Belinda Carlisle back to having fun
When civilisation, or at least the internet, threatened to collapse because 20-year-old Miley Cyrus danced provocatively at the MTV Video Music Awards, seemingly everyone had a response.
For veteran pop star Belinda Carlisle, who was topping the charts with the Go-Go's and as a solo artist before Cyrus and her cohorts were born, the reaction was one of relief at not having had to brave the celebrity machine at such a young age.
"I don't know if I could have handled it, because I don't know how the younger artists deal with it," notes 55-year-old Carlisle. "Little old me wandering around Los Angeles might have a paparazzi pop out and photograph them and I'm hardly newsworthy any more, but that times one hundred or one thousand would be incredibly annoying and frustrating."
To find a 20-year-old Belinda Carlisle in 1978, you would have had to look in two places, both on Cherokee Ave in the then run-down, crime-ridden neighbourhood near Hollywood Boulevard. At 1655 was the Masque Club, the scabrous rock venue where the first generation of LA punks played, including the Go-Go's and the Germs, who Carlisle also briefly drummed for as Dottie Danger, while a block away at 1746 were the decrepit Canterbury apartment, where Carlisle and her friends resided amid junkies and illegal immigrants.
Carlisle has had a long and genuinely strange career. Three years after the Canterbury era, the Go-Go's hit No 1 on the American charts with the tangy, glorious Beauty and the Beat album, spearheaded by singles such as We Got the Beat and Our Lips Are Sealed. Carlisle launched a solo career in 1985, with 1987's Heaven on Earth album starting a succession of commercial radio staples, including Heaven is a Place on Earth and I Get Weak.
"Those years went so fast. When you're younger, time just flows differently," says Carlisle, who now has a star on the Hollywood Walk of Fame. "When I look back, I managed to really pack it in from 1978 to 1998. I could always predict my schedule because it was make an album, promote an album, go on the road, repeat. In retrospect, I got a lot into such a short time."
Not surprisingly, Carlisle now has a slightly different criteria for her career. "I only do what's fun, whether it's recording or touring," she says. "This life can be really difficult and it's hard, especially when you're in your 50s. My philosophy of touring is two nights on, one off, which is good for my voice, and, if it's a place that I don't like, I won't go."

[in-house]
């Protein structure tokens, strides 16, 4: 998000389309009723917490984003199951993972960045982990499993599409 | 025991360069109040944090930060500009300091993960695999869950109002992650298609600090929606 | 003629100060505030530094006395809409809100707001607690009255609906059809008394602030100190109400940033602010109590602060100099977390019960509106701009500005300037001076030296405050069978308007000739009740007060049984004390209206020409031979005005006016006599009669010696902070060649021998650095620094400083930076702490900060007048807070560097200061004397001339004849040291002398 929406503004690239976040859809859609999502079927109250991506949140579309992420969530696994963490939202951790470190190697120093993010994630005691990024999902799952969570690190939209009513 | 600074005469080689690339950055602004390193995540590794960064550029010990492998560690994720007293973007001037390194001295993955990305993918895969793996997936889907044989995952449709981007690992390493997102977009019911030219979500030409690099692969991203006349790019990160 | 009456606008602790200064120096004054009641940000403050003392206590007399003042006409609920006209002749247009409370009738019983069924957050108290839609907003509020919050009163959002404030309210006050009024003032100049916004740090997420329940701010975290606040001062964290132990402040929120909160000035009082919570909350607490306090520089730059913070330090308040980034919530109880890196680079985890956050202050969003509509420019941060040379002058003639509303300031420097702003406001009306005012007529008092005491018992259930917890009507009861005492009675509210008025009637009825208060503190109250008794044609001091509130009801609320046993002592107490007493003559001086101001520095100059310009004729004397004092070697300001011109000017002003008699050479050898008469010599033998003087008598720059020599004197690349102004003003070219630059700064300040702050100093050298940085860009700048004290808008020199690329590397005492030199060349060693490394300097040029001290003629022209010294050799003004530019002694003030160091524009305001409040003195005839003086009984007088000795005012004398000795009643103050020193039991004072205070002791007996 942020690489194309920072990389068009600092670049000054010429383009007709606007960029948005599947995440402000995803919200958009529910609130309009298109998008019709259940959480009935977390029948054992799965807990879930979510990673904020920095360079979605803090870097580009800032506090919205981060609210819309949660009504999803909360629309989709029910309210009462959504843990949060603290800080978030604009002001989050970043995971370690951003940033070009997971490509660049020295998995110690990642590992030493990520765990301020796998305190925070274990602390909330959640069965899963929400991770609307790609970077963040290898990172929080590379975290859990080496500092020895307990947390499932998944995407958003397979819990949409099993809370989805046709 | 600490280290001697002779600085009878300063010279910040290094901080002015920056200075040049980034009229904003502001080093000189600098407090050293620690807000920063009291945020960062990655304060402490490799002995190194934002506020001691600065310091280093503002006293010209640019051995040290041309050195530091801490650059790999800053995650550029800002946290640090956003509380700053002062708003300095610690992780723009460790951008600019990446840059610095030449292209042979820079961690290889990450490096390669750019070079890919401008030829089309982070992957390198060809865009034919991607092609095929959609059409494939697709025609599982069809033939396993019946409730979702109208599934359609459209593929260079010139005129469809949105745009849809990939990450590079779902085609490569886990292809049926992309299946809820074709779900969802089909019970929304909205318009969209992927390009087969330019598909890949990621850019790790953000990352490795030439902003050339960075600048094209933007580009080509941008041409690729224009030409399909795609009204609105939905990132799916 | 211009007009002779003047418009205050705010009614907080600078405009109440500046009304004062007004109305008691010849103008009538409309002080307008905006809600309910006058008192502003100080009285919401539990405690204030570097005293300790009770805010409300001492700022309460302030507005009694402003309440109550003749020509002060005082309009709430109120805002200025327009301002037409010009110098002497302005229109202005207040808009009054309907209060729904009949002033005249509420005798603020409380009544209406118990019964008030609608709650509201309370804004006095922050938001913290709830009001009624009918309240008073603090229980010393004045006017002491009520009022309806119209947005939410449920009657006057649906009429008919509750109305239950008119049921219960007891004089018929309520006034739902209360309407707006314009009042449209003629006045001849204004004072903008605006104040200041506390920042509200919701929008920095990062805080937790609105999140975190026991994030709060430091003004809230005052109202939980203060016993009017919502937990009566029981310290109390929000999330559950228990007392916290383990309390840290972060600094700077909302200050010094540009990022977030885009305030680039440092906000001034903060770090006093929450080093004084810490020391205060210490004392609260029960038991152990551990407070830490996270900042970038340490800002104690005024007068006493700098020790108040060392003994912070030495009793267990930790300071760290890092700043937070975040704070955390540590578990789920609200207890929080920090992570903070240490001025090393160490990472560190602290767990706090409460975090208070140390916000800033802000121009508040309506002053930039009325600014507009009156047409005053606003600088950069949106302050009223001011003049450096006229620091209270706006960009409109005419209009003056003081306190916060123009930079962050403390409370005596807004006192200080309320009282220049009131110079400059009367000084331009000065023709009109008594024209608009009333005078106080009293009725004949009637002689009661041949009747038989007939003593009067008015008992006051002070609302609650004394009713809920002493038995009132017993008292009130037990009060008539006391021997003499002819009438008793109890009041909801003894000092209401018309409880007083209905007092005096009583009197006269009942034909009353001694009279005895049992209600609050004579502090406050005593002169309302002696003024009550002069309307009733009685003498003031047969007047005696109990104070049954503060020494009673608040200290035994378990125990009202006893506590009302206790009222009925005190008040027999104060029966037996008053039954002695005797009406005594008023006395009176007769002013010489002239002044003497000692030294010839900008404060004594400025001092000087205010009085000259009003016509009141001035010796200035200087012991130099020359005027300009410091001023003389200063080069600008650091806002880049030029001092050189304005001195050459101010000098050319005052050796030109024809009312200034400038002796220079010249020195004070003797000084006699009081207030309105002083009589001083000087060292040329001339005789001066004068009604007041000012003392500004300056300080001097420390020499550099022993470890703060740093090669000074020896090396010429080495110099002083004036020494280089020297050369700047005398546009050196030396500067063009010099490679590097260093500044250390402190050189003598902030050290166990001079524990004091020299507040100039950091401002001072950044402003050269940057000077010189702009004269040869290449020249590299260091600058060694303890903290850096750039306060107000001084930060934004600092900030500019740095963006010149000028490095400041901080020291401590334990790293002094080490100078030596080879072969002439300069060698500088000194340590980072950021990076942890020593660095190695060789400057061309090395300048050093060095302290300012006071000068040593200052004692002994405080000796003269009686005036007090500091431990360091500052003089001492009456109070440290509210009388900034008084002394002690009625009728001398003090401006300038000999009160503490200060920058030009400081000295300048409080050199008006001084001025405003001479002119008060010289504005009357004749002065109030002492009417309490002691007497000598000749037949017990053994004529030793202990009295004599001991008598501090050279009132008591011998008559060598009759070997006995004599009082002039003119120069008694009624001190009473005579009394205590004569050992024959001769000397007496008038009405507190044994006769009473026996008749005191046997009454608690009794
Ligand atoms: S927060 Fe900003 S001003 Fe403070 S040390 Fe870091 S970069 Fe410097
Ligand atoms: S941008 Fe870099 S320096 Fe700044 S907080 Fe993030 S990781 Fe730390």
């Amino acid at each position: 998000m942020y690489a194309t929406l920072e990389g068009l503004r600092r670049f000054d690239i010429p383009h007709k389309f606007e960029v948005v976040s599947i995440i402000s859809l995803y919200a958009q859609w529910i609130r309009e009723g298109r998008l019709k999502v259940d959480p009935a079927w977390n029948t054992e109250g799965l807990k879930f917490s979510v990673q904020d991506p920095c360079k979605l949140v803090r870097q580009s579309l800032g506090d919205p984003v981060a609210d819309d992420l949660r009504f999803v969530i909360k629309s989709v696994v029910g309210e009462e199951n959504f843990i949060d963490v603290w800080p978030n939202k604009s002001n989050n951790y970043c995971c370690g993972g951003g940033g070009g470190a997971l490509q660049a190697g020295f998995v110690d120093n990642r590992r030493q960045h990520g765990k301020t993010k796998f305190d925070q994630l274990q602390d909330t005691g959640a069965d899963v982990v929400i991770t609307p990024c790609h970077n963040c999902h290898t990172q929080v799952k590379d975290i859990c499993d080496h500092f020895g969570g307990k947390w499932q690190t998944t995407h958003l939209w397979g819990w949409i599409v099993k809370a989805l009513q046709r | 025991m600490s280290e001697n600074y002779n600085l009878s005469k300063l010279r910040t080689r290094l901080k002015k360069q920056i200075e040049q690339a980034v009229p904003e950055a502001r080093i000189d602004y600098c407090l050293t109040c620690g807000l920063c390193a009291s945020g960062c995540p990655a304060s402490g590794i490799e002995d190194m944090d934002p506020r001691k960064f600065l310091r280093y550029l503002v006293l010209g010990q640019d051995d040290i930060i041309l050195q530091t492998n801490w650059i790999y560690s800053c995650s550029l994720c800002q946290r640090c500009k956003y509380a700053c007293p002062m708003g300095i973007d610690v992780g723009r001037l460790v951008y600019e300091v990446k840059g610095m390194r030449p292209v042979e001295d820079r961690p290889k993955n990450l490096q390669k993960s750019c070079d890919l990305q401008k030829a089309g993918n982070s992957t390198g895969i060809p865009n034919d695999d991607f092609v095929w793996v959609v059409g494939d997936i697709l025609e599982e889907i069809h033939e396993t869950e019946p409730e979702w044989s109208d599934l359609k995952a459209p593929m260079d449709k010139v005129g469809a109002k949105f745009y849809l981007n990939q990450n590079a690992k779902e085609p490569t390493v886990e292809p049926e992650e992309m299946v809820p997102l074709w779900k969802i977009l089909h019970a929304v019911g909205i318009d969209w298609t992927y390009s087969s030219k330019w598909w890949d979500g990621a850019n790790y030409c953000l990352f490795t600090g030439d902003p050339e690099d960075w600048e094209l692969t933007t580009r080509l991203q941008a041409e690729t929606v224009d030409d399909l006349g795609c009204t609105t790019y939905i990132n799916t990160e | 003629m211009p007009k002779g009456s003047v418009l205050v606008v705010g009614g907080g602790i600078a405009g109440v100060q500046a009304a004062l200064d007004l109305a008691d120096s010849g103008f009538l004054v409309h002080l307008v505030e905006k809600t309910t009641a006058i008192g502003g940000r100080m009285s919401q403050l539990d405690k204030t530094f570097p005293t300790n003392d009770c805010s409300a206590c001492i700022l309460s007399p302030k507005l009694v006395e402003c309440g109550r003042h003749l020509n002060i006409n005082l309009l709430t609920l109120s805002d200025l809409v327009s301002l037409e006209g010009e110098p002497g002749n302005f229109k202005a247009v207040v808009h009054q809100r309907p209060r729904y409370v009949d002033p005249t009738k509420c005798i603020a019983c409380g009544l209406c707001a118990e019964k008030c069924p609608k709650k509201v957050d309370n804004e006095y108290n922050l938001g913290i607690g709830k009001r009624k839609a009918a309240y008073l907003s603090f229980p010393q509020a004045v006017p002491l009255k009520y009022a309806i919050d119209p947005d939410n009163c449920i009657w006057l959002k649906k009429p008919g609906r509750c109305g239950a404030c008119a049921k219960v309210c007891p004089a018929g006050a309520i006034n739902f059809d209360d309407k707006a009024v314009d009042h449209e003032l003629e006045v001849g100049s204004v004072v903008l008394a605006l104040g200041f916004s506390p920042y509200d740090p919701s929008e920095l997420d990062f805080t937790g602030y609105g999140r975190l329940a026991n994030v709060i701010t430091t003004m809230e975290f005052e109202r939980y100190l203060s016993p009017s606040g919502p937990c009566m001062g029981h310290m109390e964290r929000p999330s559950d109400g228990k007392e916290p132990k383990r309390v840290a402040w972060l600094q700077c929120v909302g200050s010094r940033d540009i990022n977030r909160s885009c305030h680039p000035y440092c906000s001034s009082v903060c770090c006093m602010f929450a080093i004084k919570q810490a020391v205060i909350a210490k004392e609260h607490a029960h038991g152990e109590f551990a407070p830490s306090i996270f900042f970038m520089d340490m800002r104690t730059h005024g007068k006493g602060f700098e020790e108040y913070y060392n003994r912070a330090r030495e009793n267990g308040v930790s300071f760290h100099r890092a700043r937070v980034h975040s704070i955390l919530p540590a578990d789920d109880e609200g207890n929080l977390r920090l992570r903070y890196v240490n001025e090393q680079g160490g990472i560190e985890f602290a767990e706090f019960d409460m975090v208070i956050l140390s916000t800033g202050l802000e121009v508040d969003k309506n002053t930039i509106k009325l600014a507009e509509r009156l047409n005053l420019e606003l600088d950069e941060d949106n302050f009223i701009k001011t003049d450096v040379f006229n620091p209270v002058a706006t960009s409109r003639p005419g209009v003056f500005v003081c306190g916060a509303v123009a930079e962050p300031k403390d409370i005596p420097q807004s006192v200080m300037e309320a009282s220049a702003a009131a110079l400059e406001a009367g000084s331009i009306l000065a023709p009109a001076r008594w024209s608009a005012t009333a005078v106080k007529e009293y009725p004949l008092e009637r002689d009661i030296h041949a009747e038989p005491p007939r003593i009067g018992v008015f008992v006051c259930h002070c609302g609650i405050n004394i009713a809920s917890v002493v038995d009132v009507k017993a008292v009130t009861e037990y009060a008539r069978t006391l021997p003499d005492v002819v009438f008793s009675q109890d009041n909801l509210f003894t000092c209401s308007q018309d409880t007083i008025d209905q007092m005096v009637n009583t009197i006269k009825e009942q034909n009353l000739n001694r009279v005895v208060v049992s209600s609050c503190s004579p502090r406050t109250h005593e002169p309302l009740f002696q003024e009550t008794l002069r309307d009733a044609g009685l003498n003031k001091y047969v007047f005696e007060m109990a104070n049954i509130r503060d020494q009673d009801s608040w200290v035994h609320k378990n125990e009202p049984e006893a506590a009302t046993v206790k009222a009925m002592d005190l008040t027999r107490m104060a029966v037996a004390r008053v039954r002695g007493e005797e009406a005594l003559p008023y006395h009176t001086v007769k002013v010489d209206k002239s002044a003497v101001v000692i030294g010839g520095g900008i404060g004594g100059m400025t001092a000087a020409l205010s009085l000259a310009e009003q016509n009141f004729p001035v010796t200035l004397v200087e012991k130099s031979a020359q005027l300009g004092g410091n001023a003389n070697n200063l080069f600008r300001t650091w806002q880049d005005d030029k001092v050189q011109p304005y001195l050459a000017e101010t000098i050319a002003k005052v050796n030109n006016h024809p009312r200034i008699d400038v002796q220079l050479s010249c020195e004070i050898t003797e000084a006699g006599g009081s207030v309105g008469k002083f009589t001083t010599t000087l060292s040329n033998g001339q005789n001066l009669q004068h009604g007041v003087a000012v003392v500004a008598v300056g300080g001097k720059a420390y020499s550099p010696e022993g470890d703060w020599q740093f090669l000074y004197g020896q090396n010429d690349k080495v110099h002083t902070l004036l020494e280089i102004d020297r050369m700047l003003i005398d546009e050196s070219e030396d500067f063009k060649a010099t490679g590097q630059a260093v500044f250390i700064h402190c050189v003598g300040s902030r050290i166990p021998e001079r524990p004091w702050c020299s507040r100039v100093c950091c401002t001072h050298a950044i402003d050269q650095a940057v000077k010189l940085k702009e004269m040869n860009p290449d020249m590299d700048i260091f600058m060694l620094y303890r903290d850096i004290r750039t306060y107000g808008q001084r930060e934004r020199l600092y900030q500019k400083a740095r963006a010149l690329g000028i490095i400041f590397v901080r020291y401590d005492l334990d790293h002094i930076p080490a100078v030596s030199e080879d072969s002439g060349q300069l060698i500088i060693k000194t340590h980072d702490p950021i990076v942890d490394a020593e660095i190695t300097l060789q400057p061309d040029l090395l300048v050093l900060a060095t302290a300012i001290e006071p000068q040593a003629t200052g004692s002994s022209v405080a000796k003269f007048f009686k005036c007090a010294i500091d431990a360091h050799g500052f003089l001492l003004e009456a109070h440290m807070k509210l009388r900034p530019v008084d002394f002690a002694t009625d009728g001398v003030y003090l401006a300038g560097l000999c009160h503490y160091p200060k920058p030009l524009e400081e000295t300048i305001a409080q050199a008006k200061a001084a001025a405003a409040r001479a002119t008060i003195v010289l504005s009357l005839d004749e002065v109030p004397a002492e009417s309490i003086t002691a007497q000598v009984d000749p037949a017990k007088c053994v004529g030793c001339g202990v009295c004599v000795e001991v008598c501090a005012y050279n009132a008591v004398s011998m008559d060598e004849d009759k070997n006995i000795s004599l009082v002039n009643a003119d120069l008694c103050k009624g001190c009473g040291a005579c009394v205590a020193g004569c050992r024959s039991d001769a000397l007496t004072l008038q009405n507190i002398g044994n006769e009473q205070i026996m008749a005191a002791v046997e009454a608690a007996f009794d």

Carlisle, a Buddhist and vegetarian, who posed nude for Playboy magazine in 2001 and starred in a 2009 West End production of Hairspray, has divided her time with her husband, Morgan Mason, and now 21-year-old son, James, between France and Los Angeles for the last two decades.
In 2010, she released an autobiography, Lips Unsealed: A Memoir, which documented years of alcohol abuse and cocaine binges.
"Performing is much more fun now. I'm nine years sober, and I always went on stage after having a few drinks, because that's what I had to do to connect and be able to perform," Carlisle explains. "When I decided to stop drinking, I was really afraid about what it would be like on stage and whether I could still do it. But actually it's a lot easier. I can be present and enjoy it and, not to sound pretentious, but when you connect with a groove, it's like you're part of something greater than yourself."
Before a tour starts now, Carlisle has the enjoyable dilemma of selecting a set list from her solo career, with several Go-Go's favourites included. The Go-Go's have also re-formed and tour regularly, although bassist Kathy Valentine recently departed in acrimonious circumstances.
Three-quarters of the songs Carlisle will play in Wellington are hits, she claims. The rest are singles that didn't click. "I have a really amazing back catalogue that I can work with and sing from that people know and enjoy," she says. "And despite years of booze and cigarettes, my voice is strong and mature. I'm a much better singer."
Like many veteran artists, Carlisle sells more concert tickets than albums. Her solo albums have sometimes drifted away from pop music, most notably with Voila, a 2007 collection of French chanson standards sung in their native tongue and delivered with great affection for the original compositions.
"The French didn't like it very much. It was critically acclaimed all over the world, except France," admits a rueful Carlisle. "They're iconic songs that people in France know. The American equivalent would be doing Hound Dog, by Elvis Presley, so I can understand the response. They weren't bad reviews, but they certainly weren't great reviews."
Her recent single, Sun, has the 4/4 backbeat and massed synths common to contemporary club music. When it was first suggested to her, it was called Run, so Carlisle rewrote the lyrics with Go-Go's bandmate Jane Wiedlin, making it into a song about triumphant rebirth. Now she just needs to go to a nightclub, albeit one different from the Masque Club, to hear it.
"I'm actually going clubbing on Saturday night for the first time in 20 years," laughs Carlisle. "My friend told me about a great club in LA and convinced me to come with her – I'm guessing things have changed slightly. My son is coming too, which is funny. Is that inappropriate? I think I'll be OK."
Belinda Carlisle performs at Auckland's Bruce Mason Centre on December 13 and Wellington's Opera House on December 14.